Wipe Claim Jumper from your mind.
The chain-restaurant-that-went-kaput three years ago at Blackstone and Nees avenues has been pushed aside for a new, locally owned restaurant that is sure to get Fresno's attention.
Westwoods BBQ & Spice Co. opened last week. It's the latest creation of Fresno restaurateur Dave Fansler. You may know him as the guy who created Tahoe Joe's, Pismo's Coastal Grill and Yosemite Ranch restaurants.
His newest niche is barbecue and I'll talk more about the food in a minute, but first let's focus on the place. The restaurant name refers to the woods of the west, a tribute to Fresno County and its farmers.
The space, at 15,000 square feet, is huge by restaurant standards. Fansler gutted it all and redid it as in, knock-down-walls, tear-out-a-fireplace and relocate-the-bar kind of renovations.
"We wanted you to forget what was here previously," he says. "I don't want to put lipstick on a Claim Jumper and call it barbecue."
He and investors poured several million dollars into revamping the space. Holes were knocked in the roof to add skylights. Entire walls open up like garage doors on nice days. A keg room holding only California beers has pipes running under the floor to the bar. A 16-foot long painting of Fig Garden that's 94 years old and from the Downtown Club hangs on the banquet room wall.
It's not unusual for customers to walk a little slower than normal as they're led to their tables, gazing at all the wood and steel and brick and marble, says Fansler's daughter, Savonna Fansler Coelho.
And this columnist couldn't stop staring at the ceiling. The wood ceiling is made from old pickle barrels and reclaimed barn wood.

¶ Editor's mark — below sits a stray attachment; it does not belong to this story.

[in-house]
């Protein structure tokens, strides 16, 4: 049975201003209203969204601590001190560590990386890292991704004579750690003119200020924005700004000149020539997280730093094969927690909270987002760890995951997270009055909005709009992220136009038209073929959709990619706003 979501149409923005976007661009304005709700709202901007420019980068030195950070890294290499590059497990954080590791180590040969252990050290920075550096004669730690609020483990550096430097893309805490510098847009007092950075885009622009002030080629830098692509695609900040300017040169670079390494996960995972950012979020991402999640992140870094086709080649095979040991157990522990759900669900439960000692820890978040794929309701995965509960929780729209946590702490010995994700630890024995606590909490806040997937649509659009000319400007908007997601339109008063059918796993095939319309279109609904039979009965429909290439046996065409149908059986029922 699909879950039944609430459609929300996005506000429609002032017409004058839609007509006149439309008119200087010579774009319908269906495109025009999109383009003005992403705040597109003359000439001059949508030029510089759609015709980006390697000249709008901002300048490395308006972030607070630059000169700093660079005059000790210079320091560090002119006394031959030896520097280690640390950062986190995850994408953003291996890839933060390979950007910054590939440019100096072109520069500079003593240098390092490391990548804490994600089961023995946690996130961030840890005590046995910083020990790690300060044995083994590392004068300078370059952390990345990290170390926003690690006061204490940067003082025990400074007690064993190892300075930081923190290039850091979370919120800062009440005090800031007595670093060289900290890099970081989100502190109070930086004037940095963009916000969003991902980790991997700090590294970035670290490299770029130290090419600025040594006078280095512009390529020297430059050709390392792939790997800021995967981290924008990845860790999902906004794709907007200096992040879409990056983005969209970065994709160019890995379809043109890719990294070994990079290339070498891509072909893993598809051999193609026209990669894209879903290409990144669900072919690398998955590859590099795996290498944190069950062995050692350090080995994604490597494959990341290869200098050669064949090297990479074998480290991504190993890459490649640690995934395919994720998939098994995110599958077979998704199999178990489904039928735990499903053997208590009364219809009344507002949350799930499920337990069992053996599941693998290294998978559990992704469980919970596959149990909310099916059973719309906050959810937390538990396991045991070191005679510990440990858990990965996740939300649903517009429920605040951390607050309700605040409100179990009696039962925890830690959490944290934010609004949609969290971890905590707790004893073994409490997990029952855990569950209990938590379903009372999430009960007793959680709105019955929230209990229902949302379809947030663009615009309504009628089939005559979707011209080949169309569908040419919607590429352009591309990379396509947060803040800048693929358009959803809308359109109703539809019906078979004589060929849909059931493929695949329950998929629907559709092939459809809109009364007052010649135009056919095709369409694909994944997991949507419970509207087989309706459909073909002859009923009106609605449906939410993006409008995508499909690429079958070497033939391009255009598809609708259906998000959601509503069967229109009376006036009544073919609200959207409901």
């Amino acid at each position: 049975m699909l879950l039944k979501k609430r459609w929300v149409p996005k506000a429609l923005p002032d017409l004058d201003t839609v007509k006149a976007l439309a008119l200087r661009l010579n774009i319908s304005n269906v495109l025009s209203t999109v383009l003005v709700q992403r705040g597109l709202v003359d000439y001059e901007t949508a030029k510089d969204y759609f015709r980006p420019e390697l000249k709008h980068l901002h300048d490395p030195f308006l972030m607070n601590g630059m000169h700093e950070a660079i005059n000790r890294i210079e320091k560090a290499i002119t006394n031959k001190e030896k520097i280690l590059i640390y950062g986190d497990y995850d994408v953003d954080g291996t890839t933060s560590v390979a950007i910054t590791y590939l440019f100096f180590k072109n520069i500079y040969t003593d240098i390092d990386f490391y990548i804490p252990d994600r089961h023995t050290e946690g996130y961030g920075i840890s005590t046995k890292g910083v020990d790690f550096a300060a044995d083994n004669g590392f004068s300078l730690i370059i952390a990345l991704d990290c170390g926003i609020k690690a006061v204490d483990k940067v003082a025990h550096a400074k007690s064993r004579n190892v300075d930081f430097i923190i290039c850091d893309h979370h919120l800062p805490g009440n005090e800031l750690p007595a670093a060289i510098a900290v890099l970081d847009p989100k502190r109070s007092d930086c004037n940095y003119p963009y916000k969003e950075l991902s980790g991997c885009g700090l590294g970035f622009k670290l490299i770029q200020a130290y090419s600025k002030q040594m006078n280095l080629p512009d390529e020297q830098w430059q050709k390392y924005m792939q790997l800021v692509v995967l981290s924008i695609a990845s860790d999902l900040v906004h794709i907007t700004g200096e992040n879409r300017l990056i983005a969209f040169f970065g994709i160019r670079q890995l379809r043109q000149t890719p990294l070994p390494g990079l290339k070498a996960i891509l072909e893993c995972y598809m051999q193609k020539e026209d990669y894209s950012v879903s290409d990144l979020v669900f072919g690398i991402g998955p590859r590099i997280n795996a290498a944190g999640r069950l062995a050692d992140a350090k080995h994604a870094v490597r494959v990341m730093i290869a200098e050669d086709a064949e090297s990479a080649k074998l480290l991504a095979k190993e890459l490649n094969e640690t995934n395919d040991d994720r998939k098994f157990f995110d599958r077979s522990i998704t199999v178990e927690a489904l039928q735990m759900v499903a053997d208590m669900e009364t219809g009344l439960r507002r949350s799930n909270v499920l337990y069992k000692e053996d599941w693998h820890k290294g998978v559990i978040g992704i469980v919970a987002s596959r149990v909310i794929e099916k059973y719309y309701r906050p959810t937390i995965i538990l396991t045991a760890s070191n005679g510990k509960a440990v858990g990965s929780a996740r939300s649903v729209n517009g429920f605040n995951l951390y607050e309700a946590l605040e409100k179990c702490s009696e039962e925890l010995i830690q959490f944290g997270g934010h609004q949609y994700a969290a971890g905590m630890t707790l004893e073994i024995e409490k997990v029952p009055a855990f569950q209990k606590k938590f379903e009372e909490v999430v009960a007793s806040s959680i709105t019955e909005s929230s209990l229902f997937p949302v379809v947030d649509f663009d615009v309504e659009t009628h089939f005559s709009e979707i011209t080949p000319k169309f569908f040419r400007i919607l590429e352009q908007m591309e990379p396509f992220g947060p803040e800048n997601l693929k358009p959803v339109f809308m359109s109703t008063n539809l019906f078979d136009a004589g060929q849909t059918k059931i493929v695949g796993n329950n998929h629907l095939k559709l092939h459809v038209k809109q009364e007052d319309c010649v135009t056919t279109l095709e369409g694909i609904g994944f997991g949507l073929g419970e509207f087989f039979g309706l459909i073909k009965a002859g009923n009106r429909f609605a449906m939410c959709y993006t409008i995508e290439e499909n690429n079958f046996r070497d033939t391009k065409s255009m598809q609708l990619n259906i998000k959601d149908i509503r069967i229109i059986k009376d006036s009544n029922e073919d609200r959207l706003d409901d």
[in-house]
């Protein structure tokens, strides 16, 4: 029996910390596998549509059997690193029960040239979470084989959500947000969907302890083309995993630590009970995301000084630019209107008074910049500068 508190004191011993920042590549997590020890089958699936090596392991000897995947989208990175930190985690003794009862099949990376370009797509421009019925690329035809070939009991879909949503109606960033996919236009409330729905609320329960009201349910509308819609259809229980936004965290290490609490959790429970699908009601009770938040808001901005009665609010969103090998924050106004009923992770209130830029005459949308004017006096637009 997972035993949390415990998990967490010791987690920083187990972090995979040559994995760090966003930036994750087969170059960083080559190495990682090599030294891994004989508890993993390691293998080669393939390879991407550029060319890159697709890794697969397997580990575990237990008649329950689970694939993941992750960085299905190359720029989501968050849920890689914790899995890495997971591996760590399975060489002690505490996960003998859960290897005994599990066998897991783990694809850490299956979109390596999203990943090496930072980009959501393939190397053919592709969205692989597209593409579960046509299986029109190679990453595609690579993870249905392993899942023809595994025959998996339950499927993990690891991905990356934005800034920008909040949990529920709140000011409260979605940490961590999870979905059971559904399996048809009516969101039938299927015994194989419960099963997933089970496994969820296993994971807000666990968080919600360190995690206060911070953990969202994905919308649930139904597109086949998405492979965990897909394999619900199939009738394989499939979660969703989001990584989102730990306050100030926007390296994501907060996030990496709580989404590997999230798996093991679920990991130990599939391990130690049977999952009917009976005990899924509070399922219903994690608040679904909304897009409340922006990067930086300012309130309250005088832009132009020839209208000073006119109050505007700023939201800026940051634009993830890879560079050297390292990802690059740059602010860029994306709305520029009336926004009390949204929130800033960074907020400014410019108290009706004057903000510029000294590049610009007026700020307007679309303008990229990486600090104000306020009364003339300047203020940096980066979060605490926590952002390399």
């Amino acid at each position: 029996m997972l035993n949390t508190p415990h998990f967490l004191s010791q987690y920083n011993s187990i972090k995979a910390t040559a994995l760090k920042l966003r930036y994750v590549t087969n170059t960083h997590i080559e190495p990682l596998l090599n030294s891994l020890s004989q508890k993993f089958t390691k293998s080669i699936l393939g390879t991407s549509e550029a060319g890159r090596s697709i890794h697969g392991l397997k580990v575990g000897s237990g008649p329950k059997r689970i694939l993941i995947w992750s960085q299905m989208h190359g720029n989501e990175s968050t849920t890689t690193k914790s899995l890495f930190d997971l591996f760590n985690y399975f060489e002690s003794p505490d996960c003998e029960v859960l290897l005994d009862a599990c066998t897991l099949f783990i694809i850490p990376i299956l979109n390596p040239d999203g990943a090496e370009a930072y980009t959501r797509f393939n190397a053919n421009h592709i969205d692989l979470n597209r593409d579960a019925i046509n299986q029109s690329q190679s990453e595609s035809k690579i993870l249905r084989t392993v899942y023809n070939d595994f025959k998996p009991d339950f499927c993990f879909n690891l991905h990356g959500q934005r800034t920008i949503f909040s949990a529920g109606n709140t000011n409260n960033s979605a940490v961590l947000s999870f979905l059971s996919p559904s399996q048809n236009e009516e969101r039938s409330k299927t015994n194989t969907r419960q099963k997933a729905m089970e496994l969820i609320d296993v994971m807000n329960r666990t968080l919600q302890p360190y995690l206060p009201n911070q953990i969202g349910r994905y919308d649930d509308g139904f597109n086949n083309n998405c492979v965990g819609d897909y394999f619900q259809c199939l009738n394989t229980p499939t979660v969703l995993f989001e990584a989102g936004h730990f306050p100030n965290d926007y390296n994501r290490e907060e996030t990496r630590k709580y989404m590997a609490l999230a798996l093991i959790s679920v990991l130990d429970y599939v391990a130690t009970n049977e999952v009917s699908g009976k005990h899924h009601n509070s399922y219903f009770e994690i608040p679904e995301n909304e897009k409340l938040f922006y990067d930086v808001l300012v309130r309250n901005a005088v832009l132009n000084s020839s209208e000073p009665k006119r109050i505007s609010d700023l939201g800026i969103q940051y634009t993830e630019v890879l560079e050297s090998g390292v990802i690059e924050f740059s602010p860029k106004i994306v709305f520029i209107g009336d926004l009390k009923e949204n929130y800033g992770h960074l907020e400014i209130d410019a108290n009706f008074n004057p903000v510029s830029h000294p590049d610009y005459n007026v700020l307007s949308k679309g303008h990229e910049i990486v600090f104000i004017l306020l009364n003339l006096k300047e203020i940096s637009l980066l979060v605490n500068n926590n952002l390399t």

Other ag-inspired details abound, such as bases of bar stools made from old discs that once plowed fields. The windmill out front was rescued from a Sanger property.
Westwoods has a dining concept that's growing in popularity in Fresno: traditional sit-down service on one side, quick-service on the other.
On the quick-service side, customers order at a counter and are given a pager, but it won't light up or vibrate. The pager connects to a magnet in the table, allowing employees to look at a computer screen and know exactly where your food needs to go.
The food is "barbecue that Dave likes," Fansler jokes. He and a few chefs took a three-week cross-country tour, eating at barbecue restaurants around the country to find what they liked. The result is a more contemporary version of barbecue. The meats aren't drowning in sauce. There are salads on the menu and gluten-free portobello mushroom fries breaded in garbanzo bean flour.
The fried chicken and tri-tip sandwich are popular, along with the burnt ends brisket that spends 12 hours in the smoker. The smoker is the giant thing out front. It holds 1,800 pounds of meat and has a Ferris wheel-style contraption inside ensuring all meats get equally smoked.
Westwoods also employs a pastry chef. She went through 200 corn bread recipes before perfecting the final product.
And don't forget to check out the drinks. In addition to local beer, many cocktails are named with a Fresno flair. There's the Woodward Park Porch Swing, the Blackstone Mary and the Security Bank Bellini, for example.
On the smaller side of things, one restaurant that may have escaped your notice is Buffalo Ranch Wings & Things. This one opened quietly in a former Taco Bell in August at 4315 E. Shields Ave.
It's all about the chicken wings here. The wings range in heat from mild to atomic.
The second-to-hottest rating, "suicide," is "hot but it's edible," says owner Lam Uong, who runs the restaurant with his wife Rattana.
All the brave souls out there who think you can handle the hottest of the hot, don't be surprised if you get a little pushback from Uong.
"If they say they want the atomic, I say, 'Are you sure?' " Uong says with a smile.
The wings also come in flavors such as garlic Parmesan and lemon pepper. There are burgers and Philly steak sandwiches on the menu, too. They bread and fry their own zucchini, mushrooms and onion rings here.
This is Uong's second wing restaurant. He ran the first in Arizona in the 1990s.
At the end of our conversation I asked Uong if I should be referring to his wings as buffalo wings instead of chicken wings since the name of the restaurant has Buffalo in it.
Uong's saucy response, given with a big grin: "We know buffalo don't have wings."
Details: The restaurant doesn't have a website, so call (559) 369-6495. It's open 11 a.m. to 8 p.m. daily.
The columnist can be reached at (559) 441-6431, email@example.com or @BethanyClough on Twitter. Read her blog on fresnobeehive.com.